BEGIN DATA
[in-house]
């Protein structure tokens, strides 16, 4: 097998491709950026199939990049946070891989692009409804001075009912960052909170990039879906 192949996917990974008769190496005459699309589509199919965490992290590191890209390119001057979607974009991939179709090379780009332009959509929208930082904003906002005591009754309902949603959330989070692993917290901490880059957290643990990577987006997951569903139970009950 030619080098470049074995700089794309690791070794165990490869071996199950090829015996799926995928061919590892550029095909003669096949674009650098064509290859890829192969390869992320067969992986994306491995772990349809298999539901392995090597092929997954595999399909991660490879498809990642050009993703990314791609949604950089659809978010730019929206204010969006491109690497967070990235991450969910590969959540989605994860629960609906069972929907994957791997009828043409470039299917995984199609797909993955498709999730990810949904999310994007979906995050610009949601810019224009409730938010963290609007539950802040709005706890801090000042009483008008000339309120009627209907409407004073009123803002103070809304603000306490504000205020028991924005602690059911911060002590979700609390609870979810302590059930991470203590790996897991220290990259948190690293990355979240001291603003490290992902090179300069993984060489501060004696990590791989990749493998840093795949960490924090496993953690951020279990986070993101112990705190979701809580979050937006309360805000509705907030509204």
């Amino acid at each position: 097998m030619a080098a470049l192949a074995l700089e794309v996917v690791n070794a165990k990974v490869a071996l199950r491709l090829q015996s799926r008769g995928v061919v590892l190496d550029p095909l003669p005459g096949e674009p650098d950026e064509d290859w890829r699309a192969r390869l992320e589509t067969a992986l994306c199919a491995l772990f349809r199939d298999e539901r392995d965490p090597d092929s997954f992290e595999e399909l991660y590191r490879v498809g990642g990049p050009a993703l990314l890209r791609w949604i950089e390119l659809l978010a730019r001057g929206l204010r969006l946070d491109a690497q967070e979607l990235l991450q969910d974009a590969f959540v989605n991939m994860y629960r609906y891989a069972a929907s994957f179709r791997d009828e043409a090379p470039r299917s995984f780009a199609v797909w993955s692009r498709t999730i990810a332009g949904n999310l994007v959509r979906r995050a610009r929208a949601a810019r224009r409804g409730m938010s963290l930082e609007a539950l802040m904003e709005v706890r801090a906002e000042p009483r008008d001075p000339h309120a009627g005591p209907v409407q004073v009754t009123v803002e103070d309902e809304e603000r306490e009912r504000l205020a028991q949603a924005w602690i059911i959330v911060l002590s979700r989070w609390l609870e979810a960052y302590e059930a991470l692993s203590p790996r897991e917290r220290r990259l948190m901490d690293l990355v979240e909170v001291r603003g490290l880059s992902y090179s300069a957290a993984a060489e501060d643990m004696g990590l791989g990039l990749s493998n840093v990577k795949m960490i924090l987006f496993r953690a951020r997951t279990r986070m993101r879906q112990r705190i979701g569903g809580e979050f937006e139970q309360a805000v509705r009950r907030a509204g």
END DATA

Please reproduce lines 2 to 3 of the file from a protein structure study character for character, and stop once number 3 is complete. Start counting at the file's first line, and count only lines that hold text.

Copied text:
């Protein structure tokens, strides 16, 4: 097998491709950026199939990049946070891989692009409804001075009912960052909170990039879906 192949996917990974008769190496005459699309589509199919965490992290590191890209390119001057979607974009991939179709090379780009332009959509929208930082904003906002005591009754309902949603959330989070692993917290901490880059957290643990990577987006997951569903139970009950 030619080098470049074995700089794309690791070794165990490869071996199950090829015996799926995928061919590892550029095909003669096949674009650098064509290859890829192969390869992320067969992986994306491995772990349809298999539901392995090597092929997954595999399909991660490879498809990642050009993703990314791609949604950089659809978010730019929206204010969006491109690497967070990235991450969910590969959540989605994860629960609906069972929907994957791997009828043409470039299917995984199609797909993955498709999730990810949904999310994007979906995050610009949601810019224009409730938010963290609007539950802040709005706890801090000042009483008008000339309120009627209907409407004073009123803002103070809304603000306490504000205020028991924005602690059911911060002590979700609390609870979810302590059930991470203590790996897991220290990259948190690293990355979240001291603003490290992902090179300069993984060489501060004696990590791989990749493998840093795949960490924090496993953690951020279990986070993101112990705190979701809580979050937006309360805000509705907030509204």
């Amino acid at each position: 097998m030619a080098a470049l192949a074995l700089e794309v996917v690791n070794a165990k990974v490869a071996l199950r491709l090829q015996s799926r008769g995928v061919v590892l190496d550029p095909l003669p005459g096949e674009p650098d950026e064509d290859w890829r699309a192969r390869l992320e589509t067969a992986l994306c199919a491995l772990f349809r199939d298999e539901r392995d965490p090597d092929s997954f992290e595999e399909l991660y590191r490879v498809g990642g990049p050009a993703l990314l890209r791609w949604i950089e390119l659809l978010a730019r001057g929206l204010r969006l946070d491109a690497q967070e979607l990235l991450q969910d974009a590969f959540v989605n991939m994860y629960r609906y891989a069972a929907s994957f179709r791997d009828e043409a090379p470039r299917s995984f780009a199609v797909w993955s692009r498709t999730i990810a332009g949904n999310l994007v959509r979906r995050a610009r929208a949601a810019r224009r409804g409730m938010s963290l930082e609007a539950l802040m904003e709005v706890r801090a906002e000042p009483r008008d001075p000339h309120a009627g005591p209907v409407q004073v009754t009123v803002e103070d309902e809304e603000r306490e009912r504000l205020a028991q949603a924005w602690i059911i959330v911060l002590s979700r989070w609390l609870e979810a960052y302590e059930a991470l692993s203590p790996r897991e917290r220290r990259l948190m901490d690293l990355v979240e909170v001291r603003g490290l880059s992902y090179s300069a957290a993984a060489e501060d643990m004696g990590l791989g990039l990749s493998n840093v990577k795949m960490i924090l987006f496993r953690a951020r997951t279990r986070m993101r879906q112990r705190i979701g569903g809580e979050f937006e139970q309360a805000v509705r009950r907030a509204g």